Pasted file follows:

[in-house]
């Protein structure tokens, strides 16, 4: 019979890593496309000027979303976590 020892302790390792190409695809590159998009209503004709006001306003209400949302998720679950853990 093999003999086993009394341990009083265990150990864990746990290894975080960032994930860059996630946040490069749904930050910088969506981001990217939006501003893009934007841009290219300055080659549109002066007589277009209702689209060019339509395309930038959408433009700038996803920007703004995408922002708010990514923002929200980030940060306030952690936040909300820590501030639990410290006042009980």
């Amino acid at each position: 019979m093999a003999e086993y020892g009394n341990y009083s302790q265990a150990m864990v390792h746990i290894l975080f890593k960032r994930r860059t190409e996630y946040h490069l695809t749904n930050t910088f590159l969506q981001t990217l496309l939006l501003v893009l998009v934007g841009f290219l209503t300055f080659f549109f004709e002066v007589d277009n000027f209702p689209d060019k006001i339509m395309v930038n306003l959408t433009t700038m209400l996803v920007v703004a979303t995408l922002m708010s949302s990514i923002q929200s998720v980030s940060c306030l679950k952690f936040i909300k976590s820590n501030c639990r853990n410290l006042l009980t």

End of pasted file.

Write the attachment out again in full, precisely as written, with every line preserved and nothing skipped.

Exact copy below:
[in-house]
């Protein structure tokens, strides 16, 4: 019979890593496309000027979303976590 020892302790390792190409695809590159998009209503004709006001306003209400949302998720679950853990 093999003999086993009394341990009083265990150990864990746990290894975080960032994930860059996630946040490069749904930050910088969506981001990217939006501003893009934007841009290219300055080659549109002066007589277009209702689209060019339509395309930038959408433009700038996803920007703004995408922002708010990514923002929200980030940060306030952690936040909300820590501030639990410290006042009980």
């Amino acid at each position: 019979m093999a003999e086993y020892g009394n341990y009083s302790q265990a150990m864990v390792h746990i290894l975080f890593k960032r994930r860059t190409e996630y946040h490069l695809t749904n930050t910088f590159l969506q981001t990217l496309l939006l501003v893009l998009v934007g841009f290219l209503t300055f080659f549109f004709e002066v007589d277009n000027f209702p689209d060019k006001i339509m395309v930038n306003l959408t433009t700038m209400l996803v920007v703004a979303t995408l922002m708010s949302s990514i923002q929200s998720v980030s940060c306030l679950k952690f936040i909300k976590s820590n501030c639990r853990n410290l006042l009980t």